Rising out of the Copper Glacier and the untouched wilderness of the Chugach Mountains, the Copper River delta is one of the last intact watersheds in the world. With over 300 miles of fast flowing, turbid glacial water, it continues to be the epitome of power and majesty.

And this is where the world’s best salmon is sustainably harvested.

Why do Salmon return to where they were born to spawn?

Every May as summer approaches, King, Sockeye and Coho salmon return to the delta to spawn in the same pristine waters in which they were born. These fish will have spent several years in the open ocean growing into adults.

How they find their way back to their natal streams is still somewhat of a mystery, though scientists suspect they detect chemical signatures in the water. To navigate this river system is no easy task and in order to do so, the salmon will store extra high-quality fat reserves to fuel their journey—resulting in meat full of heart healthy omega-3’s. To eat and enjoy a wild salmon is to understand and honor this arduous journey.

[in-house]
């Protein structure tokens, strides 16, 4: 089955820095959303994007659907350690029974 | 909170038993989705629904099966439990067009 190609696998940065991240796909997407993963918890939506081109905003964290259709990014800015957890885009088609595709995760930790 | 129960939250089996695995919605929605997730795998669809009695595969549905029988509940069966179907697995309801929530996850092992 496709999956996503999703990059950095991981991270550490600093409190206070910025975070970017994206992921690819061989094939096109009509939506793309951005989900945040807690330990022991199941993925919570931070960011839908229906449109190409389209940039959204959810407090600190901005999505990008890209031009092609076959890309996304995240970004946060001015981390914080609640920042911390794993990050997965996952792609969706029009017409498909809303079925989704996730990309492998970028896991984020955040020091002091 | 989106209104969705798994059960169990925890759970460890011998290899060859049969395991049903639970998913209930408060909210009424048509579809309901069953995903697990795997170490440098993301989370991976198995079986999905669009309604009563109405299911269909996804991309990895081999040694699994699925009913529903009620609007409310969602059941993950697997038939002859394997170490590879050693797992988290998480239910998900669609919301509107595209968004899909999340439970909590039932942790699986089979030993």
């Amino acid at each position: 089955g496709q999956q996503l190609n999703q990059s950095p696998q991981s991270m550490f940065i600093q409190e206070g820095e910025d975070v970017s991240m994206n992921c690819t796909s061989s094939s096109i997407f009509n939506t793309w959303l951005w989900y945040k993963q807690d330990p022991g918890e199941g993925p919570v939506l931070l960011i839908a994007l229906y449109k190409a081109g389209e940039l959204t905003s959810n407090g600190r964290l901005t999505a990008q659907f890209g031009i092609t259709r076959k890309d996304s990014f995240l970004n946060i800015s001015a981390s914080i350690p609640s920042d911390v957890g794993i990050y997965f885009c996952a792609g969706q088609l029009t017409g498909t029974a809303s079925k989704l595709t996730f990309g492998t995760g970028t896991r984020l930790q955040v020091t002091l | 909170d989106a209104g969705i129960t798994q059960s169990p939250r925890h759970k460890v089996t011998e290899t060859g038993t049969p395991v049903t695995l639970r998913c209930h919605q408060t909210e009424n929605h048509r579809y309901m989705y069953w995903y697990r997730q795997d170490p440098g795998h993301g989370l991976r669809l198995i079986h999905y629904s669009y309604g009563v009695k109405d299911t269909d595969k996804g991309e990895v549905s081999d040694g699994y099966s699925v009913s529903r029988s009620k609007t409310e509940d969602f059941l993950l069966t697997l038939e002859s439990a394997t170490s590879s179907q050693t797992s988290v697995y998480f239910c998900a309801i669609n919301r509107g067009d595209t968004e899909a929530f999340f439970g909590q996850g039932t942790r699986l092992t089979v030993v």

Copper River Salmon Fishermen

The fishing families of Southcentral Alaska are independent, small business owners committed to preserving this natural legacy. That’s why every Copper River salmon that is caught is treated with the utmost respect and care. The craft of gillnetting has been handed down for generations. Copper River salmon are caught by a fleet of 540 artisanal fishermen and delivered fresh in small batches. Hand picked from the net one by one, each fish is individually handled and inspected for quality.

When is the Copper River Salmon season?

Salmon from the Copper River are the first fresh wild salmon of the season. Consequently, their return in May is an event that marks the beginning of long sunny days and campfire nights with friends and family. Celebrate the beginning of summer straight from the nets of fisherman to your plate and taste a piece of Alaska.

About the Author

Kinsey is a seafood lover and outdoorsman. She studied Sustainable Fisheries at the University of Hawaii and currently lives in Cordova, AK where she works to enhance the local traditional fishery with Copper River Marketing.